Let’s face it. We all like to eat. We like to think about food, and have certain foods that call to us.
As poet Leigh Hunt put it, “If you are ever at a loss to support a flagging conversation, introduce the subject of eating.”
These days there is SO much written about food, diets, eating plans, nutrition, metabolism, supplements, and on and on. There is a ton of information.
How do we make any sense of it all?
Perhaps taking a fresh look at an old (2005) bestseller can give us some insights into how we think about food that may have gotten lost in the chatter.
In her book, French Women Don’t Get Fat, Mireile Guiliano sets about to explain the French Paradox once and for all. (In case you were wondering, the French Paradox has to do with why most French people seem to be very trim, but are famous for eating very rich and wonderful food and drinking great wine.)
Let me cut to the chase and give you some of her observations on how this can be. As you will see, it is not just about the red wine. Would that it were that simple. But, in a way, what Guiliano says is pretty straightforward. It also is in sharp contrast to how many Americans eat or think about food. So here goes:
- In America, eating has become controversial. That is, we are bombarded with the latest research about what is good or bad for us, and there are a multitude of diets based on that. Not to mention the fight between the organic, GMO, and vegetarian camps to name a few. Contrast that to what goes on in France. There, food is considered part of the art and pleasure of living. How? Instead of paying obsessive attention to carbohydrates, protein, fats, calories or other food units, they focus on finding and consuming fresh, unprocessed foods. They gather what is in season and enjoy the lively flavors alone or enhanced with fresh herbs. French people eat tons of fresh fruit and vegetables and reasonable portions of protein.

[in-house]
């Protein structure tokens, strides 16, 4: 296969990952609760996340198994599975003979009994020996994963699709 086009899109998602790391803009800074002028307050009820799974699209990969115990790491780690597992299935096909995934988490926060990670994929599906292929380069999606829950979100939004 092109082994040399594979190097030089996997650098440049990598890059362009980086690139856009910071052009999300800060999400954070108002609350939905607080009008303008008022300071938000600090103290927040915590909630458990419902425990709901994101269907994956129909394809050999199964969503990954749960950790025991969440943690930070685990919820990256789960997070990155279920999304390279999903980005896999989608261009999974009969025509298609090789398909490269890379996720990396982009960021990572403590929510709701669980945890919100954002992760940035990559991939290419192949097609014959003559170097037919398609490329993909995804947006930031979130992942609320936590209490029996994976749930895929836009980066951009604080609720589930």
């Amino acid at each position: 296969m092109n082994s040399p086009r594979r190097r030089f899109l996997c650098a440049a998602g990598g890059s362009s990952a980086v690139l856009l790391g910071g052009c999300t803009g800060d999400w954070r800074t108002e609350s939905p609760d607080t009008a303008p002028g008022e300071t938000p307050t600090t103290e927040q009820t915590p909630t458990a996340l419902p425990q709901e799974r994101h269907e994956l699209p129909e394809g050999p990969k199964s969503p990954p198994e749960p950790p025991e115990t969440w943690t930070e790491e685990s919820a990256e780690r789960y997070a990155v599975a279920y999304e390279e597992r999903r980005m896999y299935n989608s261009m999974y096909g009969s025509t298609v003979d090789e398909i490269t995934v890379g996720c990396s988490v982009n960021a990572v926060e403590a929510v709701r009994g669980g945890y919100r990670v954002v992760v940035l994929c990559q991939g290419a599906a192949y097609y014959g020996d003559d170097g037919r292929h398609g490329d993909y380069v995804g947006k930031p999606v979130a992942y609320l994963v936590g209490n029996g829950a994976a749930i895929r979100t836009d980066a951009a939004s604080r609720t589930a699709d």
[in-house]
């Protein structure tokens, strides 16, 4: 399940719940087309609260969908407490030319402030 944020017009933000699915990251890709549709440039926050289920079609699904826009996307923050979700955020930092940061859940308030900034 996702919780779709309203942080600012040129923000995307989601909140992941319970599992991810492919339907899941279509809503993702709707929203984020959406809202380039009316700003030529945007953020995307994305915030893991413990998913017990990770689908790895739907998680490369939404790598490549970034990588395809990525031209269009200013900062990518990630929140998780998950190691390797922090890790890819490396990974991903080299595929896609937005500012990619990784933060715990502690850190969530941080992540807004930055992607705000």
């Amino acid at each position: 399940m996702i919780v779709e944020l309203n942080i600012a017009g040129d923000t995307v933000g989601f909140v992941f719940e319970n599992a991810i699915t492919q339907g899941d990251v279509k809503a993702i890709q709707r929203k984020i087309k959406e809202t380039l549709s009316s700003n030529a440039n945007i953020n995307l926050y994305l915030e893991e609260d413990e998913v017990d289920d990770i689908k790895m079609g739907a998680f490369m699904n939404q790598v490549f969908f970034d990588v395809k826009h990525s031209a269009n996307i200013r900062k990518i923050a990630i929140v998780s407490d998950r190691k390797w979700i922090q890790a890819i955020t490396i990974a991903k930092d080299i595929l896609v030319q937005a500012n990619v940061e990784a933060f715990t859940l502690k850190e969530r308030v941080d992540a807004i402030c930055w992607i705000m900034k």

- Drinking hard liquor generally gives you more calories than wine. It also gives you a “duller sense of taste…and contentment” so that you end up eating more. Guiliano advises that if we drink alcohol, we should stick to wine, and always drink it as an accompaniment to food.
- Many Americans do not drink enough water and are chronically dehydrated. French people not only drink water all the time, but they take soups very, very, seriously.
- THIS IS A BIG ONE! If you have only one or two things for your meal you will look for volume in order to achieve satisfaction (think large steak, or several slices of pizza). Instead, look for a variety of foods and give them the respect and presentation that they deserve. Spread several items out as separate courses. There does not have to be a “main dish.” Variety is key. Switch from a large helping of, say, lasagna, and combine it with a salad or some other vegetables. You will find that you are less interested in eating a large serving of lasagna.
- HERE IS ANOTHER BIG ONE! Americans travel on their own steam less than 10% of the time! Ouch! French people consider exertion a part of every day living. RADICAL!!!
Take a minute to consider where you stand on this last one. Are you a person who naturally likes to move around? Or, like so many of us, is “exercise” a chore, something that you think you should do, but don’t often feel like doing? Do you think of it as something that is separate from the rest of your life, kind of like paying your taxes, or even going to work? Do you look for more ways to move around or less ways? Seems like we are in the same place here in America about exercise that we are about food. It is often labeled good or bad, there is always the next fad, and there is plenty of controversy.
Meanwhile, Ms. Guiliano observes that the French think of food in terms of the enjoyment it can bring. But the overarching concept is a mindfulness of proper portions, so that eating fits into a broader picture of overall wellness. It seems that the same goes for exertion. It is a natural part of living and fits into a pattern of wellness. No controversy there. Good stuff!
© 2016-2020 Kristen Carter. All rights reserved.